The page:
an amendment to the compulsory school attendance statute. The amendment passed the
Kansas House of Representatives unanimously, 125-0. On March 9, 2004, the Kansas
Senate Education Committee held a hearing to examine the amendment to the
compulsory school attendance statute. It is expected that the amendment will pass the
Kansas Senate.

         This amendment creates an additional exemption to the requirements pertaining to
the age of compulsory education. When passed, K.S.A. § 72-1111 (b )(3) shall state that a
child who is 16 or 17 years old shall be exempt from compulsory attendance
requirements if "the child is conculTently enrolled in a postsecondary educational
institution" as defined by Kansas law. This exemption is "applicable to children from
and after July 1,1997 and shall relate back to such date." ld.

         Under Kansas law, a postsecondary educational institution is defined as "any
public university, municipal university, community college, technical college and
vocational education school, and includes any entity resulting from the consolidation or
affiliation of any two or more of such postsecondary educational institutions." K.S.A. §
74-3201b(h) (2003). Kansas defines "vocational education school" as "any area
vocational school or area vocational-technical school established under the laws of'
Kansas. lei. at § 74-3201b(f).

        KA TS is an approved area vocational school under Kansas law (see attached
Vocational Education Agreement and course catalog), and therefore satisfies the Kansas
definition of "vocational education school." As such, it meets the definition of a
postsecondary educational institution under Kansas law. This means that any 16- or 17­
year-old who is enrolled at KATS is exempt from the compulsory school attendance
requirements. The KATS students who are below age 18 and regularly enrolled in a
diploma program are all either 16- or 17-years-old. By satisfying this statutory
exemption, these students are legally beyond the age of compulsory education. As a
result, KA TS only admits students who are beyond the age of compulsory education in
Kansas, either by chronological age or by statutory exemption. Therefore, the audit
finding is incolTect and KA TS is eligible to participate in the Title IV programs.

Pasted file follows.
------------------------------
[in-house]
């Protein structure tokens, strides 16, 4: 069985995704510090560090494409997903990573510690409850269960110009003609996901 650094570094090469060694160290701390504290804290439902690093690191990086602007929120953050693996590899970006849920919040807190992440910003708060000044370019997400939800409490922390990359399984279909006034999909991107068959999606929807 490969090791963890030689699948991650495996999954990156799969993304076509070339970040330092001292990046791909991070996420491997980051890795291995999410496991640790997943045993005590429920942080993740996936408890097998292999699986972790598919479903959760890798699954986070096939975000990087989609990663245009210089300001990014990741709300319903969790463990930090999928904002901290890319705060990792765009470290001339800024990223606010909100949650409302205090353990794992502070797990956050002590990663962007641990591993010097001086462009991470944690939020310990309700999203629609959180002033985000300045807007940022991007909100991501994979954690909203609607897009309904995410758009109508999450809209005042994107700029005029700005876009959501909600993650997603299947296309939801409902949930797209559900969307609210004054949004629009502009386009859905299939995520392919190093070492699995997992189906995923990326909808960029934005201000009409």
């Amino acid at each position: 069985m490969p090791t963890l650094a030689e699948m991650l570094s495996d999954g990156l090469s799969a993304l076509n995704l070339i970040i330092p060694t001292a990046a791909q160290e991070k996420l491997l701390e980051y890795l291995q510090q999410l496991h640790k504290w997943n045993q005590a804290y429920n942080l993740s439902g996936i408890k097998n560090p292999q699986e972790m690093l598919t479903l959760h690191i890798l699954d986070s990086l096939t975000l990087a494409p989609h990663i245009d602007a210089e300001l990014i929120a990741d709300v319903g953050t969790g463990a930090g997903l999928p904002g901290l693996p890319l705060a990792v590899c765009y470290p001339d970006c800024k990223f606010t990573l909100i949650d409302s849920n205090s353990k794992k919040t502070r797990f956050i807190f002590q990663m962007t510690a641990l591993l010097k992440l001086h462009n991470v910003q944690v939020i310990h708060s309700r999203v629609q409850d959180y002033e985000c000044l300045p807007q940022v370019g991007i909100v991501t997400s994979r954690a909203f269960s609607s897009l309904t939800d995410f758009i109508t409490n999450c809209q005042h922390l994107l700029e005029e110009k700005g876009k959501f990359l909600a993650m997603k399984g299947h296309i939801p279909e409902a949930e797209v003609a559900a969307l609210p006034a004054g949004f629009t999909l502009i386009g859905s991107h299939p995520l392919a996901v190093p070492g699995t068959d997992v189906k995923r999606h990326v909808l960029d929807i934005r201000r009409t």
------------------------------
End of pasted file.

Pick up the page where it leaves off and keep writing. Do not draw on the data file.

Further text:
D. Even ifKATS is found to have violated Sections 101(a)(1) and 102(c)(2) of the
   Higher Education Act, the Draft Audit Report does not justify the excessive
   sanctions that it recommends.

        The Draft Audit RepOli recommends that the Chief Operating Officer for Federal
Student Aid: (1) tenninate KATS' paIiicipation in the Title IV programs for not being an
eligible institution; (2) review KA TS' enrollment practices prior to A Y 2002-03 to
identify periods during which KA TS was not in compliance with Title IV institutional



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eligibility provisions; and (3) require KATS to return the amount of Title IV aid
distributed to students during A Y 2002-03, as well as any aid distributed during periods
of time in which KA TS is dete1111ined to not be in compliance. Draft: Audit Report, p. 2.

        The Draft Audit Report offers no legal authority or other justification to explain
why tel111ination of eligibility and a return of Title IV funds would lawfully, logically, or
reasonably result from the cited noncompliance. Recommendations should "logically
flow from the findings and conclusions and need to state clearly the actions to be taken."
U.S. General Accounting Office, Govemment Auditing Standards, p. 170 (June 2003).
Recommendations are 1110st constructive when they are "directed at resolving the cause of
identified problems, action oriented and specific, addressed to pmiies that have the
authority to act, practical and, to the extent feasible, cost effective and measurable." Id.

        KATS did not provide any Title IV aid to students below age 18. Therefore, all of
the Title IV funds distributed by KATS were received by students who met the federal
student eligibility requirements. See 34 CFR § 668.32. As a result, there was no ham1 to
the federal interest whatsoever. The same students would have received the same Title
IV funds had KATS not admitted students below age 18. The flmds in question were
utilized for their lawful intended purposes, and the Draft Audit RepOli offers no legal
authority or other justification to explain why disallowance of all Title IV funding would
lawfully, logically, or reasonably result from the alleged noncompliance. Nowhere does
the Draft Audit Report even allege that the purported violations ever resulted in the